- The Washington Times - Saturday, November 22, 2014

Fundamentals were the topic of the day Thursday after Wizards practice. On the Wizards’ practice court was a group of high school students from Sri Lanka and the Republic of the Maldives working basics of the game as part of the NBA Cares program. Coaches covered jump stops. There were layup lines. It was a beginner’s class of basketball.

The boys and girls worked through the drills, laughing when they botched something. Only occasionally did they catch a glance from John Wall. He was on the other end of the floor in shorts and a tank top with one of his personal trainers, Rob McClanaghan.

Wall worked floaters, free throws and pull-up jumpers — his own fundamentals. The league fears his speed and dares him to shoot. He knows this. They know it. The approach stifled him Wednesday against the Dallas Mavericks when he was 5-for-17 from the floor a game after going 6-for-17.

“Just getting back to the basics of it,” Wall said of the work.

The extra effort helped Wall’s pull-up jumper bloom Friday night. He scored 17 points in the third quarter, nodding and pounding his chest along the way, in large part on pull-up jumpers the Cleveland Cavaliers wanted him to take. The Wizards won, 91-78, despite an abominable 11-point fourth quarter. Washington is 8-3 and progressing. Cleveland is a 5-6 mess.

Supplementing Wall’s 28 points was the Wizards’ on-point defense. A loaded back line faced LeBron James. The Wizards’ majestic rotations covered up shooters. Paul Pierce used his strength and stored knowledge to angle off drives from James. The Wizards talked against picks and passed off rolling big men. Cleveland point guard Kyrie Irving helped them by choosing producing 14 more shot attempts (16) than assists (2). He and James finished with 22 points each.

“If we didn’t talk and communicate with each other what we were doing with each individual, whether it was in pick-and-rolls or isolations, then we were going to be in trouble,” Wizards coach Randy Wittman said. “We were really locked in with five guys for the most part.”

Cleveland’s offseason star boost was not evident Friday. James, a perpetual sharer of the ball despite his individual force, uncharacteristically took 10 of Cleveland’s first 20 shots. Irving dribbled the ball so often, he appeared to have just discovered the tactic. The disparity in the teams’ offensive mechanics was exemplified by James entering halftime with 14 points and Wizards backup post player Kevin Seraphin having 12 though he played 7:40 fewer than James.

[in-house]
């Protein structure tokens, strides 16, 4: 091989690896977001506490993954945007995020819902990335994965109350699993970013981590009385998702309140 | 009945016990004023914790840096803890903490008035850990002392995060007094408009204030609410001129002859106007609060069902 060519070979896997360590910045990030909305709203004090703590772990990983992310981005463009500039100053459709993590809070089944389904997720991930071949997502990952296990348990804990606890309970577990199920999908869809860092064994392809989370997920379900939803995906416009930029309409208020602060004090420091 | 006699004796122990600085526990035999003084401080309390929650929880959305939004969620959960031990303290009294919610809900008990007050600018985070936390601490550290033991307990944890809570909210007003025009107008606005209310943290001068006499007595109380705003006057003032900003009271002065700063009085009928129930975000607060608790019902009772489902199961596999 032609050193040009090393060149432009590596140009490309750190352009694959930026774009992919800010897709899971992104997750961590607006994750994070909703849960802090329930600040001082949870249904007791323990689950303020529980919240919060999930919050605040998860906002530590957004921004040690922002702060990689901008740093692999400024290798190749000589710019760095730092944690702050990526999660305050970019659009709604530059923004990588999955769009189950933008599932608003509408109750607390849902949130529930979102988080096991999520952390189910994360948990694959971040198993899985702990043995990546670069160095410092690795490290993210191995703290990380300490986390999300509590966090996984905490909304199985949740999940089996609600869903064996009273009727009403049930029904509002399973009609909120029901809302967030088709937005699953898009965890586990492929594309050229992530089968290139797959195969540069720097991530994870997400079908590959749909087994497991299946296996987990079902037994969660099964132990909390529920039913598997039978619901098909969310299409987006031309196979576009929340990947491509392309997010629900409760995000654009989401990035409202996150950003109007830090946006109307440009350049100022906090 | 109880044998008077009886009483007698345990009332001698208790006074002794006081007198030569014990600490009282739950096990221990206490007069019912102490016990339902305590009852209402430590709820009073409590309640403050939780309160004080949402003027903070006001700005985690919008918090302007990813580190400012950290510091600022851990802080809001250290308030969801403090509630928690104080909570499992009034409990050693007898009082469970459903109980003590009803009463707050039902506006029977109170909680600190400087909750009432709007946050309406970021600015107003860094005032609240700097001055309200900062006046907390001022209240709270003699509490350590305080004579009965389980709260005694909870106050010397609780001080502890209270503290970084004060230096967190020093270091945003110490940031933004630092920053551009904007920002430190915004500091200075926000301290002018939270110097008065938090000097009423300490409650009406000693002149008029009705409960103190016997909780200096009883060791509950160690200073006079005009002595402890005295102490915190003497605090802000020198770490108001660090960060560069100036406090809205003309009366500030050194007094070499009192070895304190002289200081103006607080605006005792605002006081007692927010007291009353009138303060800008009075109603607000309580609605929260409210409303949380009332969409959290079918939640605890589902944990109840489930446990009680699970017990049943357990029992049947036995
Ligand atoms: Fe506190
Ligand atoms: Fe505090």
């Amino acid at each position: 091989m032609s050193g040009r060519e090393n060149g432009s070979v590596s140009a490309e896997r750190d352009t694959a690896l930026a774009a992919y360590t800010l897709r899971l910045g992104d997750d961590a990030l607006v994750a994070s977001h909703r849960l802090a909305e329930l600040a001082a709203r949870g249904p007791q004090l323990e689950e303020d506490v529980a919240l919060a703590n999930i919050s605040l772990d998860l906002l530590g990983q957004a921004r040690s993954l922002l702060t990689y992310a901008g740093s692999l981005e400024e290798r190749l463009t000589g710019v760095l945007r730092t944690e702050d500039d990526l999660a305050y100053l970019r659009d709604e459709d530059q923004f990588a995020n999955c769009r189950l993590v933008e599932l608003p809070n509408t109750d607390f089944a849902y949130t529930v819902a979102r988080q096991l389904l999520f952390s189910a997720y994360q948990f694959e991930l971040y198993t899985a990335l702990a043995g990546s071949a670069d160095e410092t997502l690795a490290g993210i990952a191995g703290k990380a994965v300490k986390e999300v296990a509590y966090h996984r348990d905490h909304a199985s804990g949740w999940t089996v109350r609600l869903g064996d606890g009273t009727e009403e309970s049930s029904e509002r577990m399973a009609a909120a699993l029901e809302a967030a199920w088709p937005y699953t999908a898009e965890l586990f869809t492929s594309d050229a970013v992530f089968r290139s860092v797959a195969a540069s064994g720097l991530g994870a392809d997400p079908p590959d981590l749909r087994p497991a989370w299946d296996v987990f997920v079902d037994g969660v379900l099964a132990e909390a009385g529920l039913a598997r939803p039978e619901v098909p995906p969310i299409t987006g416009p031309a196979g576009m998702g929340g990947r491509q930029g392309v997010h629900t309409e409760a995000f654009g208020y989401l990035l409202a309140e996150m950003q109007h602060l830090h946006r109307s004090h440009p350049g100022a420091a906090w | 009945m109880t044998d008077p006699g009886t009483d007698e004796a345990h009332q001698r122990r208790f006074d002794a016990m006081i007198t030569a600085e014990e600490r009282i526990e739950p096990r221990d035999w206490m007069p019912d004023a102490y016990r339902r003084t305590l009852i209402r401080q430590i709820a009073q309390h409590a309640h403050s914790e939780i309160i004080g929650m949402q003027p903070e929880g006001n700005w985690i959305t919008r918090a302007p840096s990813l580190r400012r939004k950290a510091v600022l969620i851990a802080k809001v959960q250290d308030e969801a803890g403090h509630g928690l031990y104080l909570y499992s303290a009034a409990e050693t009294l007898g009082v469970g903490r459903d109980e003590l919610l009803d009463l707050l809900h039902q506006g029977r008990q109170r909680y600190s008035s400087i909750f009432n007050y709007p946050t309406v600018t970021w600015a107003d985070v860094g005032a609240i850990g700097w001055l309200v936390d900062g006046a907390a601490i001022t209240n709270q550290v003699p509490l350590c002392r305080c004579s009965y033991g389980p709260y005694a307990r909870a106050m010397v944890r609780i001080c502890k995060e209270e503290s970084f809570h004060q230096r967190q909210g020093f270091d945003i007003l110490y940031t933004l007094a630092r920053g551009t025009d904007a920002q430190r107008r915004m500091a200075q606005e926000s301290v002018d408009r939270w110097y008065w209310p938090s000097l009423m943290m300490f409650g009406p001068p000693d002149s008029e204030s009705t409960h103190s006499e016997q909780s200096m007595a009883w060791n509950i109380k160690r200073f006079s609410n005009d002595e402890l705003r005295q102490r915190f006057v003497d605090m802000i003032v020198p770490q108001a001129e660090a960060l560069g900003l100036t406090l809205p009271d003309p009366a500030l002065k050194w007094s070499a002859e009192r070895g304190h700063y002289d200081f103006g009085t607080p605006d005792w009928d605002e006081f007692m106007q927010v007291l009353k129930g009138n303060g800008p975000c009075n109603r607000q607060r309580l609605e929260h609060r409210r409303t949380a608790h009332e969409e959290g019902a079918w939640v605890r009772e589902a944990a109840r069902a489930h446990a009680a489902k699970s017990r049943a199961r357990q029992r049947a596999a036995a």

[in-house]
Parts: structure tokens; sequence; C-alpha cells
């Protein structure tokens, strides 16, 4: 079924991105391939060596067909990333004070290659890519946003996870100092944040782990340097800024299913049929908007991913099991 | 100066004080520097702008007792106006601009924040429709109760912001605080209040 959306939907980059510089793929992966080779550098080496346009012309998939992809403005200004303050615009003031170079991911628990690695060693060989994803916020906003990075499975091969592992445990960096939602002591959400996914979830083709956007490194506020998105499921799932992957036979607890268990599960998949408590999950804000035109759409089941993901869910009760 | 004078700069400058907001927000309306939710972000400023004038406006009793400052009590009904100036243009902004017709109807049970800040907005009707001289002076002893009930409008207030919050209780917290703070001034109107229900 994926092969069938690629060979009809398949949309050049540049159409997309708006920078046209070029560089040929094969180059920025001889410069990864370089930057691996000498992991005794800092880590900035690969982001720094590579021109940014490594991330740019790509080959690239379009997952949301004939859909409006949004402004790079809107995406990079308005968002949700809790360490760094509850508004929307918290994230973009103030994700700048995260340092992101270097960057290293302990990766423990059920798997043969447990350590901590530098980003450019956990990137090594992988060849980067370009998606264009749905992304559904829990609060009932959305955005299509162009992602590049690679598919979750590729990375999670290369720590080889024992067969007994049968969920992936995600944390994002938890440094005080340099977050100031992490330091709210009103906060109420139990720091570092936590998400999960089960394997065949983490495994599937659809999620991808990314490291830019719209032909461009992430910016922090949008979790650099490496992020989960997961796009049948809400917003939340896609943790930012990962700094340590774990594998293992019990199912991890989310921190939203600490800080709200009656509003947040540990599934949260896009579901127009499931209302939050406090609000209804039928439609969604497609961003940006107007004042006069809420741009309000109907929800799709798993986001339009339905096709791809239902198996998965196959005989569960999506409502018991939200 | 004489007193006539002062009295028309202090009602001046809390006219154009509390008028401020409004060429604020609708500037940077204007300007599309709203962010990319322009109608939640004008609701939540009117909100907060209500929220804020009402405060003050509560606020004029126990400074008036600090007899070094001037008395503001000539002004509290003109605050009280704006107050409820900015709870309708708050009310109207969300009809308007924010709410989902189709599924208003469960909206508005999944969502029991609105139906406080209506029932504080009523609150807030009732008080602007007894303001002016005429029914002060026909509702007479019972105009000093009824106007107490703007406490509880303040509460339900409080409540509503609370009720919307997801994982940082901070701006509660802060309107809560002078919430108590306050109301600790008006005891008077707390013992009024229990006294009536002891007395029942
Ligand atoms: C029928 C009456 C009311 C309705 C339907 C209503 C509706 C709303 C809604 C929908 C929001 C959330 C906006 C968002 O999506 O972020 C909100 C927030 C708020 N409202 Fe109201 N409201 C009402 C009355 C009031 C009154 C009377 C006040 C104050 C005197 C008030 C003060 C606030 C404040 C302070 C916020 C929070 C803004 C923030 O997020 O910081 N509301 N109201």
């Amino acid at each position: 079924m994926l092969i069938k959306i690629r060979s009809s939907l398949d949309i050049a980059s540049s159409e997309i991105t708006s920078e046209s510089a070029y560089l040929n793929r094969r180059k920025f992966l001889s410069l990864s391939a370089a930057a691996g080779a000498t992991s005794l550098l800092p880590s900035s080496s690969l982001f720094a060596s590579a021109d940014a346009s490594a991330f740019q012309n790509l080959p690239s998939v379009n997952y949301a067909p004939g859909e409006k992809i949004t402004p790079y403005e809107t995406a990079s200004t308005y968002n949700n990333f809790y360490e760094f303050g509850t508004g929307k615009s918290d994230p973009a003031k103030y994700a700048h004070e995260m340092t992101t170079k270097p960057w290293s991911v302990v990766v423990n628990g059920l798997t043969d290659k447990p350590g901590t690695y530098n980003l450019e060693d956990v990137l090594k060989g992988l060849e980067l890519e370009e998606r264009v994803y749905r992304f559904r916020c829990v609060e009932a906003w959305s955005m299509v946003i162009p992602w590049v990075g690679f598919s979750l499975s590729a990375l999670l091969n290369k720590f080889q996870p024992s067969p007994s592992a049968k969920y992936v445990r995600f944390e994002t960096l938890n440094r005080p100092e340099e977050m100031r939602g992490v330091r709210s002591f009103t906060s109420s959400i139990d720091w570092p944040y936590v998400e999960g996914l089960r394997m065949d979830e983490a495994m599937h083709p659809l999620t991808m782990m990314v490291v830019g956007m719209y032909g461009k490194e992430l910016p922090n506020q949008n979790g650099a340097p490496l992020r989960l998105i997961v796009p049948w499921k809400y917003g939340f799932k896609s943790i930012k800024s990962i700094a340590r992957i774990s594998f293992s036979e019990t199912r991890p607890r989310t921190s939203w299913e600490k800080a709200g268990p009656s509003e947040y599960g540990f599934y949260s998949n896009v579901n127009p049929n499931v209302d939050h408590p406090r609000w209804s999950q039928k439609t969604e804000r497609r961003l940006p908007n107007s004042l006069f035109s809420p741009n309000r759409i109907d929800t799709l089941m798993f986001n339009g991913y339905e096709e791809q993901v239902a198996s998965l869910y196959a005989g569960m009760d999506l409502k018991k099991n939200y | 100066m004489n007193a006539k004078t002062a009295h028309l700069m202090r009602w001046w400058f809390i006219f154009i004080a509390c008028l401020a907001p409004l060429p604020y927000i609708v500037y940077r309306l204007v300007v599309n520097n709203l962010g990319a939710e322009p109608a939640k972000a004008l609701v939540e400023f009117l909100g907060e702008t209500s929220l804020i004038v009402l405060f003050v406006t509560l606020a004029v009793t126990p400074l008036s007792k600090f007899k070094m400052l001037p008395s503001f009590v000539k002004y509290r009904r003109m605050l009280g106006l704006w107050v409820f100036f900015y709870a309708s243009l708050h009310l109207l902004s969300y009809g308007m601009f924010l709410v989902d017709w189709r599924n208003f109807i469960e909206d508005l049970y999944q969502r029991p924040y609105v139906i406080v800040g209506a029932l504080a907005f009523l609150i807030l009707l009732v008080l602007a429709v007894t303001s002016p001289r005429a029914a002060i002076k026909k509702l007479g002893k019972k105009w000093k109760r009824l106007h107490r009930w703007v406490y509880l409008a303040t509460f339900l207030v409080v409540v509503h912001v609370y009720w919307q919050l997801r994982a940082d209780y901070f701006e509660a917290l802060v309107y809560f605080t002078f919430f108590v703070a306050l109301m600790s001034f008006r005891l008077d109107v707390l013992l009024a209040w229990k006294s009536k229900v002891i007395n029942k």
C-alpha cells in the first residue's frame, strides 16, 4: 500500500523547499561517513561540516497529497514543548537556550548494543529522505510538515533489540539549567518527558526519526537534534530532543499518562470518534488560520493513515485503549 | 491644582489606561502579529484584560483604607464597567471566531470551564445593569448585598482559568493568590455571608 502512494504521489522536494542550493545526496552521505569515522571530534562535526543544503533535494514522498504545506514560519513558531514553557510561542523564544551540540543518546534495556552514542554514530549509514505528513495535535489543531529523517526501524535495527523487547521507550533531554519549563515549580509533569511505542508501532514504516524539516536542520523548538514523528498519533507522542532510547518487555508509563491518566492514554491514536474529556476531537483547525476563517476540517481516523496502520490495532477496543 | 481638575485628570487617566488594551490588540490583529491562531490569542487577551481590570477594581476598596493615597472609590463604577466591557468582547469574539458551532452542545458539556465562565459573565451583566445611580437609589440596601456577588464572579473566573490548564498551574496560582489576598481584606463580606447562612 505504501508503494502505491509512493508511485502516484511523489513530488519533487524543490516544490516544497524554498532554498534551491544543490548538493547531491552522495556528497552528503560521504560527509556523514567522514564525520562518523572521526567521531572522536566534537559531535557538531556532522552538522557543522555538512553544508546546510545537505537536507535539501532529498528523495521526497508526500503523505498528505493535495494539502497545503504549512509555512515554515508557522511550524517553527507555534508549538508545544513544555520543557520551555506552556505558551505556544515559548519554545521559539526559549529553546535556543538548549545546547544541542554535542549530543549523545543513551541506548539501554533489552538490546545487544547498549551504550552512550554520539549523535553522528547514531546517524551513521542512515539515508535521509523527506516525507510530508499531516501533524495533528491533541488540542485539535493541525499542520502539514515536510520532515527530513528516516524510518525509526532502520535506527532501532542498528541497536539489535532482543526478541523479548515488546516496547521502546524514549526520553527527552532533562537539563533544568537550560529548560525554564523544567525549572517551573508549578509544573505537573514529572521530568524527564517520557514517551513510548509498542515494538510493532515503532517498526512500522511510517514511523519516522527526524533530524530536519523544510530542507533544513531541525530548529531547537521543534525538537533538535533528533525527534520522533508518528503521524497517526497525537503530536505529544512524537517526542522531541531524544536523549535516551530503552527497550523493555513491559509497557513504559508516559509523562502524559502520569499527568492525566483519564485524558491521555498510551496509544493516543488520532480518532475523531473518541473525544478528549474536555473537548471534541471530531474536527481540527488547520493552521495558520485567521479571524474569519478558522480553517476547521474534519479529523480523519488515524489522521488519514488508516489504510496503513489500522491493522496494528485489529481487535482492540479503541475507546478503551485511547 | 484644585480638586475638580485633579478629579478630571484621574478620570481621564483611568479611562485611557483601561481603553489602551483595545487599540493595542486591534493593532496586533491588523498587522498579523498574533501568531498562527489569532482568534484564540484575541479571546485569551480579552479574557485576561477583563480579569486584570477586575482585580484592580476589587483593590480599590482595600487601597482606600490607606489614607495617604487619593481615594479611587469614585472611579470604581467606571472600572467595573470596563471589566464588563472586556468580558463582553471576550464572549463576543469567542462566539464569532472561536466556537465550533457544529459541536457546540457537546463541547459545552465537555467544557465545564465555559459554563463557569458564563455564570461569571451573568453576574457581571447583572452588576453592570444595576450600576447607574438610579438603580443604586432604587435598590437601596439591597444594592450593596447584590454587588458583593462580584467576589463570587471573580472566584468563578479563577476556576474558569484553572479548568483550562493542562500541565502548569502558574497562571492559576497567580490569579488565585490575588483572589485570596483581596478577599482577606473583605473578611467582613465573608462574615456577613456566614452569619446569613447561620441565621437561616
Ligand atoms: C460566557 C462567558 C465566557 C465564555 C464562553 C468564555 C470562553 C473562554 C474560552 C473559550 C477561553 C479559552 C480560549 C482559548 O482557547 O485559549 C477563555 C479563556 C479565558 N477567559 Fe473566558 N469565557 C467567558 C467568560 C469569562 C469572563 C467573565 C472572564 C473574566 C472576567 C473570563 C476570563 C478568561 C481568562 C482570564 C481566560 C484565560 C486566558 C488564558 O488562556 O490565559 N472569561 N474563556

Seraphin’s success came because the Wizards hunted and found Kevin Love when he was on defense. Seraphin sprang over Love time and again, dropping jump hooks into the basket. One of the game’s most skilled players was being picked apart by someone still considered a project.

“I thought Kevin gave us a huge lift off the bench,” Wittman said. “I mean huge.”

Wall’s push pivoted the third quarter from becoming a repeat of Wednesday. The Wizards needed a timeout early in the quarter against the Mavericks to quell Dallas’ stampede. When Wittman called timeout 2:15 into the third quarter Friday, he didn’t speak to the players. He let them have a 20-second discussion which was followed by Wall’s burst. His 17 third-quarter points were nine more than Love, who appears the Cavalier the most lost in the wilderness, had all night.

“He’s our leader,” Paul Pierce said. “He’s asked to carry a big load for this ballclub. He’s going to do the scoring, he’s going to do the assists, he’s going to be the defender. That’s why he get paid the way he get paid. He’s going to be asked to deliver and that’s what he did tonight.”

The Wizards boarded the flight to Milwaukee satisfied and cautious. A win on national television against the most scrutinized team in the league will help their notoriety. Thumping Cleveland will also reduce the concerns about who the Wizards have beaten, and who they have lost to. The Bucks are the only team with a better than .500 record that the Wizards have defeated during their 8-3 start.

A win in Wisconsin solidifies the week. The Wizards left Wednesday night’s loss against the Mavericks feeling they should have won. Beating Cleveland will have little value if they lose in Milwaukee on Saturday night.

“It’s a long year,” Pierce said. “Every time you have big emotional wins, you come into the next game, those are trap games. That’s what I tried to tell the guys. Those are the games that great teams win.”

Even high school kids can see the importance of that.

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